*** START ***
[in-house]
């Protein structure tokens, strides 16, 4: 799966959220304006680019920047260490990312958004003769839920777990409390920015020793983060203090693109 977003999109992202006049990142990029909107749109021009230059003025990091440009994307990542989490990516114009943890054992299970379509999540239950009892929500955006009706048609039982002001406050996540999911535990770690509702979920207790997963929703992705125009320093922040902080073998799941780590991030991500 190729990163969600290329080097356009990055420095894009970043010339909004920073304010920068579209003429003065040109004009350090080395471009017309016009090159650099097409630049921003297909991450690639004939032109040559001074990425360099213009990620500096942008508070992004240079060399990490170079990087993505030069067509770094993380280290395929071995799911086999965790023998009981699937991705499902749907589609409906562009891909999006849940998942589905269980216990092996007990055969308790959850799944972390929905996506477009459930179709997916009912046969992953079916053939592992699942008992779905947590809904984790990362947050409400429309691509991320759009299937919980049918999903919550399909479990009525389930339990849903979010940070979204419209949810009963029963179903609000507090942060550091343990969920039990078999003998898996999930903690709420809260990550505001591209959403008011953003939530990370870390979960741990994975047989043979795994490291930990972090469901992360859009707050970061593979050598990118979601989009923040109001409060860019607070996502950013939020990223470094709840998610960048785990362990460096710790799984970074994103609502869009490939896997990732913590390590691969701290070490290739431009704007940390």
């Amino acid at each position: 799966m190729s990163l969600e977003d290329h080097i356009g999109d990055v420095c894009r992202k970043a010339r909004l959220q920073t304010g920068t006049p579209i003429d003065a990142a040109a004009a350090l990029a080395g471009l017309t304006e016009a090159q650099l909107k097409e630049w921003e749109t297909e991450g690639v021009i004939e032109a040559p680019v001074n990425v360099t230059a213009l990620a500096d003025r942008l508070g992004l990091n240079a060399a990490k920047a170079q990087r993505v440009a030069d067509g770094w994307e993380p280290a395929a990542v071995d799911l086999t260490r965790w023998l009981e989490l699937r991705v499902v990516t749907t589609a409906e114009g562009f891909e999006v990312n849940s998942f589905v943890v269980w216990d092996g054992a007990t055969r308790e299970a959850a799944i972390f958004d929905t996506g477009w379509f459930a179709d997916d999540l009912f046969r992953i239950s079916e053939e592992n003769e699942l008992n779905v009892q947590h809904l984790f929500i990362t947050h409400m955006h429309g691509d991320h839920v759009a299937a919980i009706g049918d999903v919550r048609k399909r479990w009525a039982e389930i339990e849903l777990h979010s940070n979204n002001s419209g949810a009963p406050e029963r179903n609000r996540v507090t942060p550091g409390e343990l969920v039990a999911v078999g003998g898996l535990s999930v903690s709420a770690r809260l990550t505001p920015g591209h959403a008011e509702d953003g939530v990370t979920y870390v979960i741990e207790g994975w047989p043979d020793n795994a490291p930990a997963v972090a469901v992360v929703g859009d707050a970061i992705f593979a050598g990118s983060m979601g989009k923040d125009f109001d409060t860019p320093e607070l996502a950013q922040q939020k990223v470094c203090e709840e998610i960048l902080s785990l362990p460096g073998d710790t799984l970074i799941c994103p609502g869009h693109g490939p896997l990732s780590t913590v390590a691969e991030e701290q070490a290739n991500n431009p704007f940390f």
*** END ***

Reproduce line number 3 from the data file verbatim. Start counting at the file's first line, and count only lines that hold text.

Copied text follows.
């Amino acid at each position: 799966m190729s990163l969600e977003d290329h080097i356009g999109d990055v420095c894009r992202k970043a010339r909004l959220q920073t304010g920068t006049p579209i003429d003065a990142a040109a004009a350090l990029a080395g471009l017309t304006e016009a090159q650099l909107k097409e630049w921003e749109t297909e991450g690639v021009i004939e032109a040559p680019v001074n990425v360099t230059a213009l990620a500096d003025r942008l508070g992004l990091n240079a060399a990490k920047a170079q990087r993505v440009a030069d067509g770094w994307e993380p280290a395929a990542v071995d799911l086999t260490r965790w023998l009981e989490l699937r991705v499902v990516t749907t589609a409906e114009g562009f891909e999006v990312n849940s998942f589905v943890v269980w216990d092996g054992a007990t055969r308790e299970a959850a799944i972390f958004d929905t996506g477009w379509f459930a179709d997916d999540l009912f046969r992953i239950s079916e053939e592992n003769e699942l008992n779905v009892q947590h809904l984790f929500i990362t947050h409400m955006h429309g691509d991320h839920v759009a299937a919980i009706g049918d999903v919550r048609k399909r479990w009525a039982e389930i339990e849903l777990h979010s940070n979204n002001s419209g949810a009963p406050e029963r179903n609000r996540v507090t942060p550091g409390e343990l969920v039990a999911v078999g003998g898996l535990s999930v903690s709420a770690r809260l990550t505001p920015g591209h959403a008011e509702d953003g939530v990370t979920y870390v979960i741990e207790g994975w047989p043979d020793n795994a490291p930990a997963v972090a469901v992360v929703g859009d707050a970061i992705f593979a050598g990118s983060m979601g989009k923040d125009f109001d409060t860019p320093e607070l996502a950013q922040q939020k990223v470094c203090e709840e998610i960048l902080s785990l362990p460096g073998d710790t799984l970074i799941c994103p609502g869009h693109g490939p896997l990732s780590t913590v390590a691969e991030e701290q070490a290739n991500n431009p704007f940390f």